State lawmakers end with flourish

BY SHAWN GUDE | APRIL 27, 2009 7:28 AM

It was a busy weekend for Iowa legislators.

Looking to wrap up the session early, sleep-deprived legislators pushed through myriad appropriations and policy bills in the final days.

“It was a very intense, but a very good weekend in terms of outcomes,” Rep. Dave Jacoby, D-Coralville, said of the session, which ended just before 6 a.m. Sunday morning. “We worked some long hours.”

Sen. Bob Dvorsky, D-Coralville, offered his own synopsis of the weekend.

“There’s a lot of hurry up and wait situations. I guess I’m one of the luckier people,” said Dvorsky, who is the head of the Senate Appropriations Committee. “A lot of people, unfortunately, have to wait and stand around.”

In the end, Democrats — who control both chambers and the governorship — passed some of their coveted legislation, yet failed to approve other more controversial bills. One such measure would have ended federal deductibility and given the majority of Iowans a tax increase. College students would have received an extra $100 as well.

Pro-labor legislation also failed, as did a bill that would have raised the legal blood-alcohol concentration for boaters from .08 to .10.

Still, legislators passed numerous noteworthy bills over weekend.

Lawmakers in both parties signed off on a proposal altering the state’s so-called 2,000-foot law, in which registered sex offenders are barred from living within 2,000 feet of schools and other facilities frequented by minors.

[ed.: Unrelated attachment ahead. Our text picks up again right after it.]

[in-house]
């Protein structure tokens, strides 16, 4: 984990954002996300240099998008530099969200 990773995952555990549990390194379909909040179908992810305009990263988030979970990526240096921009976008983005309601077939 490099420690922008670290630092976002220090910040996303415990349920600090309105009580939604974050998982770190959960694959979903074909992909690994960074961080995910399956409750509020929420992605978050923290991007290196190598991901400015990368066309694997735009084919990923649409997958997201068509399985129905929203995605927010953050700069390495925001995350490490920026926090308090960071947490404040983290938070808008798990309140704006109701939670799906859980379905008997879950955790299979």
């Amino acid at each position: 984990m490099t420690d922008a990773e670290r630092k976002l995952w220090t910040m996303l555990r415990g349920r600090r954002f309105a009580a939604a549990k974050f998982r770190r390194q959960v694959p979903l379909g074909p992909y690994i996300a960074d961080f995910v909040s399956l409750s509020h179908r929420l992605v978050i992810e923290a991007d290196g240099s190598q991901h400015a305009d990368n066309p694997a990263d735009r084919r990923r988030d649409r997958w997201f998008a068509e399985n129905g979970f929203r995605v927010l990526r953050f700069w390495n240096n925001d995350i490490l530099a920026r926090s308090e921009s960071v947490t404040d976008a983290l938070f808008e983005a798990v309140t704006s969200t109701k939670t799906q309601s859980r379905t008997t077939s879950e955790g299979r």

The new law retains that ban for the most serious sex offenders. Others wouldn’t be subject to the 2,000-foot residency rule, but all registered sex offenders would be prohibited from going to schools, childcare facilities, libraries, and other places without written permission.

Dvorsky, who worked extensively on the issue, said he was “extremely happy” with the approved legislation, calling the existing law “totally ineffective.”

Jacoby also praised the bill, counting it as one of the session’s major accomplishments.

The Senate unanimously approved the bill, and the House passed the measure 93-3.

Legislators passed another widely supported measure that seeks to expand health-care coverage for children by making it easier to qualify for the state’s Hawk-i program, the state-administered children’s health plan. The bill originally included a commission intended to help the uninsured find coverage, but critics complained it would have added an unnecessary layer of government bureaucracy.

While Dvorsky said he would have liked to see the commission included in the bill, he counted the move as a success. It showed legislators are serious about expanding health-care coverage for children, even during economic malaise, he said.

Finally, Democrats pushed through a massive, $830 million bonding plan intended to stimulate Iowa’s economy, improve the state’s infrastructure, and help the rebuild parts of Iowa still reeling from the flood. Republicans collectively decried the plan, arguing it would unnecessarily saddle future generations with debt.

“You can do the math and see this going to hurt our kids,” Randy Feensta, R-Hull, said of the proposal which will end up costing the state over $1 billion after interest.

But area legislators — all Democrats — backed the plan.

“I think, on balance, it’s strong proposal that we can afford and will provide jobs stimulus [and] important disaster recovery initiatives,” said Sen. Joe Bolkcom, D-Iowa City. “I think we can manage it.”

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